Keeping crème de la crème fraîche

Northern Insight’s most-read article is brought back to the top at the request of readers. It was first published July 27/09.

Moving to HST by broadly applying a 12% combined federal and provincial sales tax, is good for British Columbia consumers, particularly poor folks who are too often denied opportunities to contribute their full shares to government coffers. And, this consumption tax will ease the burdens on businesses because PST on their costs is eliminated and any HST they pay will be rebated.

We can be confident that business will be better off because the Premier and the Minister of Finance, high officials noted for truthiness, said that businesses would save $1.9 billion dollars a year from a revenue neutral tax change. We can applaud this because the financial interests of business should be protected by government; that is a fundamental principle of progressive liberalism, or at least it should be, if it is not.

Every time poor consumers pay the harmonized tax, they will be reminded that government services are expensive. Studies have shown that people forced to pay painful taxes and user fees, particularly those who pay disproportionally high amounts of income, are less likely to demand new services from government. For example, when eye examinations were no longer covered under MSP, many older folks and children stopped selfishly seeking expensive eye glasses just to satisfy some whim of vanity or to improve vision. Ordinary folks were clogging the system, harming the speedy access desired by people able to use their own money for service.

The tax change fits with the BC Liberal Government’s program of improving lives of the more worthy people in our province – la crème de la crème. We’ve reduced their high income taxes, moving toward flat tax rates and funding government with user fees, tolls, licenses and MSP premiums that apply equally to rich and poor. The policy is fair. How can rich people stay rich if they are required to help others? Civil rights of wealthy citizens are sacrificed when government imposes a progressive tax system.

The next step is to reduce health care services that are flooded mainly with common folk – le lait écrémé. Shutting down public operating rooms and hospital beds and rationing hospital based imaging and specialist services will boost the private health care sector. They can focus efforts on those private patients best able to afford their fees. Everyone knows that readily available public health care, where not even basic user fees are charged, reduces the financial productivity of the private clinics that look after our important citizens. People with busy schedules shouldn’t have to wait months for medical care like ordinary people.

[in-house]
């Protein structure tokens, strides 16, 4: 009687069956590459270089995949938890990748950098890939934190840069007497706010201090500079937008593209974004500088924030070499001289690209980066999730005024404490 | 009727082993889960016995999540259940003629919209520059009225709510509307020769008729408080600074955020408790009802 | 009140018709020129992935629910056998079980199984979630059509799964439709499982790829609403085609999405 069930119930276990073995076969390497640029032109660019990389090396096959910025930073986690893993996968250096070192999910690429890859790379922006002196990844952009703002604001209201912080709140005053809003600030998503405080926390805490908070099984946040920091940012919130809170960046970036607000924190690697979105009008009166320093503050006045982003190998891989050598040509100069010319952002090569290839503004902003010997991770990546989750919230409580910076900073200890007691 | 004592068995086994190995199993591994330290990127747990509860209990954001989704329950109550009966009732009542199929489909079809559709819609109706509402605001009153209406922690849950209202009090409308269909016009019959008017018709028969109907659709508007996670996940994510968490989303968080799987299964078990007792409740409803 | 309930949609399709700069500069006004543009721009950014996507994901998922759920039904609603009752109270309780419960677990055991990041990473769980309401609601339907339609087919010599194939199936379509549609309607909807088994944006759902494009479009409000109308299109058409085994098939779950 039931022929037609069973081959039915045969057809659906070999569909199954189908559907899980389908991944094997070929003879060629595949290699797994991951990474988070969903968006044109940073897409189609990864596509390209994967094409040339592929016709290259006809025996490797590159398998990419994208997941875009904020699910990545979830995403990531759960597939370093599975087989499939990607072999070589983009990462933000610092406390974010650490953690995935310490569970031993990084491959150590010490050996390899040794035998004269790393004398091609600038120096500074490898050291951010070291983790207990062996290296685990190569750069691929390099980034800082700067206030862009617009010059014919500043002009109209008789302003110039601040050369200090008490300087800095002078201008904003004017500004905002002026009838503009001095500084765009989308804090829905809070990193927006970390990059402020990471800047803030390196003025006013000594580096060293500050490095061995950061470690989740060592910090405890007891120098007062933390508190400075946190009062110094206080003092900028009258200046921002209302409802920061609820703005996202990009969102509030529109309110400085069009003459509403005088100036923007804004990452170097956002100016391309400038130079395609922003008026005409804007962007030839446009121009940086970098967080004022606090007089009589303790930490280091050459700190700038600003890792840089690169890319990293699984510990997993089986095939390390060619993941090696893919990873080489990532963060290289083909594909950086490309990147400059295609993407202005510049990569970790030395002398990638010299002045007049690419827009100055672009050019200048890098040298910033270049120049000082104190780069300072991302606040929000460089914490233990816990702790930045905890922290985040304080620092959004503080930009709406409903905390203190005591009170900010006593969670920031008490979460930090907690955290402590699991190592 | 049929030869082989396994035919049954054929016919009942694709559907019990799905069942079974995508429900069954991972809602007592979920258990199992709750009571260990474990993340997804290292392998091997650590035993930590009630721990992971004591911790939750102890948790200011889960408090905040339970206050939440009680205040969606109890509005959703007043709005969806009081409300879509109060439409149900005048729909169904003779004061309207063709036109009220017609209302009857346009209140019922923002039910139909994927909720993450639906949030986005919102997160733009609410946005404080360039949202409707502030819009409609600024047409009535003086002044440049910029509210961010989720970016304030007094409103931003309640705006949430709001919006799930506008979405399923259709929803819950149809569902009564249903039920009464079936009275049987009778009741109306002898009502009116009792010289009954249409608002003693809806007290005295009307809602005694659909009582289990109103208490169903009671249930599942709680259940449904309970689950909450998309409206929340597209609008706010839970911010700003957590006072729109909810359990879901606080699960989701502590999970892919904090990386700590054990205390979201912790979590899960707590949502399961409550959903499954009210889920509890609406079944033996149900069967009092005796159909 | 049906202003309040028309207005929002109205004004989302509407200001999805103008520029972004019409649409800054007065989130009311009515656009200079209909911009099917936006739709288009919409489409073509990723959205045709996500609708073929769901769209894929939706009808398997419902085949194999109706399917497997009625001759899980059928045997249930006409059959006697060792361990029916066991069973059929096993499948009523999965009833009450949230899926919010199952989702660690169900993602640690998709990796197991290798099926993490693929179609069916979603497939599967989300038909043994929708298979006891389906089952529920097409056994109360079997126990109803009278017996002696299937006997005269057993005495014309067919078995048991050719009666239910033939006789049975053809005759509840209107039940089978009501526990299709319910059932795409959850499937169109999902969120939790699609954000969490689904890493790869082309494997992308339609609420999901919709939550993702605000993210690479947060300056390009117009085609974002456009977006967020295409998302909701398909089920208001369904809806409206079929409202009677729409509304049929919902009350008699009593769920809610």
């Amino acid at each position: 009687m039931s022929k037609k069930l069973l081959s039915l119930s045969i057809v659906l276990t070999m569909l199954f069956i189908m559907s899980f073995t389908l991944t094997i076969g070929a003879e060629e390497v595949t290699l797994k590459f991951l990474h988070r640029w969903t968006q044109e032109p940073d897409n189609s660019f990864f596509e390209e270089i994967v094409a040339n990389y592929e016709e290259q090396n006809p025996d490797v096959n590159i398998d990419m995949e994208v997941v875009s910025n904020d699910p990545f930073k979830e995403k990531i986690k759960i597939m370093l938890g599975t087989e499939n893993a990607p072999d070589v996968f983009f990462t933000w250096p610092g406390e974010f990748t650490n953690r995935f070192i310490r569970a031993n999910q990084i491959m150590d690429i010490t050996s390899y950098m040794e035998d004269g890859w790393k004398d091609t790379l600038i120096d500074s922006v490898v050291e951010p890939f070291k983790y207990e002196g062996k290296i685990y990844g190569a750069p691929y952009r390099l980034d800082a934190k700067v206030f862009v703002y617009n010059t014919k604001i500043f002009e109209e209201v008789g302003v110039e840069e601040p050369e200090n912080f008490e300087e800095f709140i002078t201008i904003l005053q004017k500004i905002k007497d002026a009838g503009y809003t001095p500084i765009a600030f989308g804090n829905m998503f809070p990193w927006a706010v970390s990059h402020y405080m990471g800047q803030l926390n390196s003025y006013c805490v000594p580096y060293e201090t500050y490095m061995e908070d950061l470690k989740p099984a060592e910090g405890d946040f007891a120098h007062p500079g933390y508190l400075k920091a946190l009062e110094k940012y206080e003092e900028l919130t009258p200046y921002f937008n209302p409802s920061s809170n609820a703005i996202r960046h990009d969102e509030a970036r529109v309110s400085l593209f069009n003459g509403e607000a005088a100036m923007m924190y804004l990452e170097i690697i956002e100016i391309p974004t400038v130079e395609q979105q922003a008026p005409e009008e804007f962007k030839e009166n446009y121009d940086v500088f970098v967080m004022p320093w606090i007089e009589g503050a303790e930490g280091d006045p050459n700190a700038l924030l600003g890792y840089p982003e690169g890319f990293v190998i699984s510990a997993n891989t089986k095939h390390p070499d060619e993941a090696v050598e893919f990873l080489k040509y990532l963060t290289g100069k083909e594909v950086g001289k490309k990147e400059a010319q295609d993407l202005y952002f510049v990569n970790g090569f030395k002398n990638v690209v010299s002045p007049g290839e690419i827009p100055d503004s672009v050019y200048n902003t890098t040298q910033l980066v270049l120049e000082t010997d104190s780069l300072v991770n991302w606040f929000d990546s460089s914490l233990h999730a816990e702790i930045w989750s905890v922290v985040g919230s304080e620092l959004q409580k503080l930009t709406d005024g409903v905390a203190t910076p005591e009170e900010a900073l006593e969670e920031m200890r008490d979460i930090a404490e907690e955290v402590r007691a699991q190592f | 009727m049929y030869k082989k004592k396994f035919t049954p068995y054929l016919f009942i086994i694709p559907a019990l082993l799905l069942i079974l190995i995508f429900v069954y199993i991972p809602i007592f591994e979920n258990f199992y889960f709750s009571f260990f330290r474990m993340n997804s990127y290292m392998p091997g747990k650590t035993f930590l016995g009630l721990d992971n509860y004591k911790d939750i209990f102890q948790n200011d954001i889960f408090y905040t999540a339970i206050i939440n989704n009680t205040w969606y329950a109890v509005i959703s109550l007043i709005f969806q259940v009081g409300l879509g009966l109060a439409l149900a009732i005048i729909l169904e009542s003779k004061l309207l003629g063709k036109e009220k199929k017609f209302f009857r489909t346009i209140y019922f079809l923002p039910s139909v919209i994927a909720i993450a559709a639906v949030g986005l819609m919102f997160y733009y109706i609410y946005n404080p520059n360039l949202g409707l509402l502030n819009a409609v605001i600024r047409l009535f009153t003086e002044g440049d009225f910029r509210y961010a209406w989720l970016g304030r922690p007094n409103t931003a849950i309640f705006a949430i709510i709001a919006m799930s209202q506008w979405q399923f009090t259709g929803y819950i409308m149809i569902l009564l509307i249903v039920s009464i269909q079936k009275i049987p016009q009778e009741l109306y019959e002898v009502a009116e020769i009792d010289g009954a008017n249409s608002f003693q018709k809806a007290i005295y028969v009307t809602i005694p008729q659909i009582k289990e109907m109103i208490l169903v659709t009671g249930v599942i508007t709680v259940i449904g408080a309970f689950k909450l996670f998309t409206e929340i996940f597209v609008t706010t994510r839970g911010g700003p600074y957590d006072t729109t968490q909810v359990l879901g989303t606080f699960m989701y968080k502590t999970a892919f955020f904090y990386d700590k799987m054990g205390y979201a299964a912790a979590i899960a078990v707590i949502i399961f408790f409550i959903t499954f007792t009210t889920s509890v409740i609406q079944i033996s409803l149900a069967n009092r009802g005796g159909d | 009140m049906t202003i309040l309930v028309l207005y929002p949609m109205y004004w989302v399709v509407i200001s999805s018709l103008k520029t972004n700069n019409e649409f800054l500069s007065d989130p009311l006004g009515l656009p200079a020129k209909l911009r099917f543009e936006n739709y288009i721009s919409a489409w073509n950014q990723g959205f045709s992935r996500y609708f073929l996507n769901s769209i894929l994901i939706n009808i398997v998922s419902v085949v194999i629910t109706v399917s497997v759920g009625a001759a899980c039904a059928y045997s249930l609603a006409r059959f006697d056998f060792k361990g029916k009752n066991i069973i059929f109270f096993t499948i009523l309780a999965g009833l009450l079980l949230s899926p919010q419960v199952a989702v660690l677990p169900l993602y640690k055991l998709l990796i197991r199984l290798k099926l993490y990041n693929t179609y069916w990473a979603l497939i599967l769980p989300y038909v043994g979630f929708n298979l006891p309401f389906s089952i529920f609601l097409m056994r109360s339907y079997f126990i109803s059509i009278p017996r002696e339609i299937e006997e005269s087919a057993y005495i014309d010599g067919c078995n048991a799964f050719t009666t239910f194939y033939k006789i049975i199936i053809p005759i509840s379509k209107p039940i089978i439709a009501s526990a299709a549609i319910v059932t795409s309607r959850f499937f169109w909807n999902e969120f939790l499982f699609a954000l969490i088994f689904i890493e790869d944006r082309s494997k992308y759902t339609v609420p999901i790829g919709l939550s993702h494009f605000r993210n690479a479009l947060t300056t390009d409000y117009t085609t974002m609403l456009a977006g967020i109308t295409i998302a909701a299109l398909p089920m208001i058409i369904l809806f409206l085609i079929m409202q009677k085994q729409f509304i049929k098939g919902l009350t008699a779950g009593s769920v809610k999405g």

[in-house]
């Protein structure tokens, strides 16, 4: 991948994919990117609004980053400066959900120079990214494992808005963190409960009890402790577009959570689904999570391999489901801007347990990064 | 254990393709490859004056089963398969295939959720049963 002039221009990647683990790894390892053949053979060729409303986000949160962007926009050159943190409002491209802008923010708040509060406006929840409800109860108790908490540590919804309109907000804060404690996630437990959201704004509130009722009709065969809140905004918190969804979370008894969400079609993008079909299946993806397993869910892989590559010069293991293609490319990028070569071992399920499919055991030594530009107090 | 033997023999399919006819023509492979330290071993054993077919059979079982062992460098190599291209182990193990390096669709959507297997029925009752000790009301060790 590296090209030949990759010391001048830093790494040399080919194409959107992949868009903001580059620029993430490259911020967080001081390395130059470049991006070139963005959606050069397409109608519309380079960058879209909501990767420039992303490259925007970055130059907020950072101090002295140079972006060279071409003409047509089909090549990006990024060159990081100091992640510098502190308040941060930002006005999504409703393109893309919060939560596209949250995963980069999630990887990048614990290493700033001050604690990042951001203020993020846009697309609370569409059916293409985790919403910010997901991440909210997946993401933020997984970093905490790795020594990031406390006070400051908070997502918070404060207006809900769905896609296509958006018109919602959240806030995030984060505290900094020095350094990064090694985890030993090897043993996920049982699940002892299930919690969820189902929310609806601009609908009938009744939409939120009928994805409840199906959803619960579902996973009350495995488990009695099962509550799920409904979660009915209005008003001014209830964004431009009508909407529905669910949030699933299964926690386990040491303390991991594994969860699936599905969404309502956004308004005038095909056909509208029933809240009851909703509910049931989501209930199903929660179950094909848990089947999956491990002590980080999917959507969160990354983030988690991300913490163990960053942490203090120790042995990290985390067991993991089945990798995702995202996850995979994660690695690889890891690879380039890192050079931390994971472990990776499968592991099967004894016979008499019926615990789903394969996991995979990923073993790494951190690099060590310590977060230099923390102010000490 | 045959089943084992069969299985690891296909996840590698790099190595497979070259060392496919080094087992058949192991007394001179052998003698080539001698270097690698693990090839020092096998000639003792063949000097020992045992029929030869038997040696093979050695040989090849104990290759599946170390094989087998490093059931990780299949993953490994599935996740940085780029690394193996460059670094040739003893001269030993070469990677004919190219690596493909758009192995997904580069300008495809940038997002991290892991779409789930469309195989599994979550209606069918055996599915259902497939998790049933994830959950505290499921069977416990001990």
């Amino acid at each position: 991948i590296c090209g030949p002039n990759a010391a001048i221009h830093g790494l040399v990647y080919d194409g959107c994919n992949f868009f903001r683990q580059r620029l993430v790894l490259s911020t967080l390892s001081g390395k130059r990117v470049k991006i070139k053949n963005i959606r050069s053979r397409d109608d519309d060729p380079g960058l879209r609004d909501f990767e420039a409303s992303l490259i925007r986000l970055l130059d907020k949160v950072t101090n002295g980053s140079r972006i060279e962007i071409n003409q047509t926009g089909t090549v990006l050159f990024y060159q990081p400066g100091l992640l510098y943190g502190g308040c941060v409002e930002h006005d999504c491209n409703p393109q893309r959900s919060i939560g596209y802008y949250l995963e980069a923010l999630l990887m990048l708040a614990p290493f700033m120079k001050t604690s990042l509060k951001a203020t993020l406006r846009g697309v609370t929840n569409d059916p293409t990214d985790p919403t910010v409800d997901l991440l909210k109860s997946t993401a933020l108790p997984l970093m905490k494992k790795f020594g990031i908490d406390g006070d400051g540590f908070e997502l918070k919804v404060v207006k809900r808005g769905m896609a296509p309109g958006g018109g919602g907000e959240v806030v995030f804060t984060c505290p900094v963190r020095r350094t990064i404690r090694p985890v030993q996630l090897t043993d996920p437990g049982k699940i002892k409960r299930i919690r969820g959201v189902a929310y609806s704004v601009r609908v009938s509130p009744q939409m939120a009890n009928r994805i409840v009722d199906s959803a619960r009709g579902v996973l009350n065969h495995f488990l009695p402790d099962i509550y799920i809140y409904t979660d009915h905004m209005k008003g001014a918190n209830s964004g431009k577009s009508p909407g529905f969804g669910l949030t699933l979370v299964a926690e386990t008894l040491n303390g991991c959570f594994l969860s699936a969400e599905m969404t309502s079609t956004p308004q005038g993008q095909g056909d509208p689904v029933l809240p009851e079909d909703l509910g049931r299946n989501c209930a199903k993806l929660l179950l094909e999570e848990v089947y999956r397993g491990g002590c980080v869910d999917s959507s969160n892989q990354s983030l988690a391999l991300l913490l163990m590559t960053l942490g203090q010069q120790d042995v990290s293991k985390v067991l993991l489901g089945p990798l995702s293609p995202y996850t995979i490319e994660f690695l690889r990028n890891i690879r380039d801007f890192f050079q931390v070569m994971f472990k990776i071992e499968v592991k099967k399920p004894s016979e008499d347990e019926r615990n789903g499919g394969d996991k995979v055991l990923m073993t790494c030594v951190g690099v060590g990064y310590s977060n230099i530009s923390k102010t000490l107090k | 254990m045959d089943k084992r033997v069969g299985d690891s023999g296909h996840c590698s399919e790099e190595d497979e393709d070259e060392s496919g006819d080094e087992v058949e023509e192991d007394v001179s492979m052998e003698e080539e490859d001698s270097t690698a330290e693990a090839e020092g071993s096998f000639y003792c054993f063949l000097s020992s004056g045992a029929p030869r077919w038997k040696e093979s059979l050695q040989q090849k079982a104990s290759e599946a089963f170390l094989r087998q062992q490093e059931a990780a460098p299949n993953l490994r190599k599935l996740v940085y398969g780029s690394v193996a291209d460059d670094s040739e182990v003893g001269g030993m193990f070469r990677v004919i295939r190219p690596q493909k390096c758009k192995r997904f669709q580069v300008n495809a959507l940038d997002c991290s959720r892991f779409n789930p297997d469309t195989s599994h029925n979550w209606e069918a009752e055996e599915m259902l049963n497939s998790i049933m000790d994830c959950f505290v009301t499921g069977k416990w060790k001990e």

Provincial governments of the past occasionally harassed private medical care providers, even threatening to enforce the Canada Health Act, the law that bans user fees, extra billing and other barriers to universal physician and hospital care across Canada. We can thank the BC Liberals for beginning the move away from naive egalitarianism toward tax fairness and better treatment of la crème de la crème .
Jean-Baptiste Colbert, Minister of Finance for Louis XIV of France:

The art of taxation consists in so plucking the goose as to obtain the
largest amount of feathers with the least possible amount of hissing.”

2 replies »

  1. Great tongue in cheek but a very serious problem. The question is, how many people is this government willing to kill, banish to the streets, starve, and brutilize in order to sustain themselves along with their wealthy friends and business partners? My bet is, they don't care.


  2. Let’s look ahead to July 1, 2010

    In British Columbia where the cost of housing is literally the highest in Canada, you are out with your wife and children looking for a house to buy.

    You have 2 choices. Both houses are the same size and are on the same size lot.

    A. The first house is brand spanking new and has a sale price of $550,000.

    If you buy it, in addition, you will pay $9,000 in Provincial Property Transfer Taxes.

    As well, with the HST now in effect, you now will also have to pay an additional $66,000 less, as I understand it, a rebate of $20,000.

    Therefore your total cost for this new house will be $605,000.

    B. The second house is a used 5 year old house and has a sale price of $550,000.

    If you buy it, in addition, you will pay $9,000 in Provincial Property Transfer Taxes.

    Therefore, your total cost for this used house will be $559,000.

    What affect do you think the HST will have on a house buyer’s decision making given these 2 choices?


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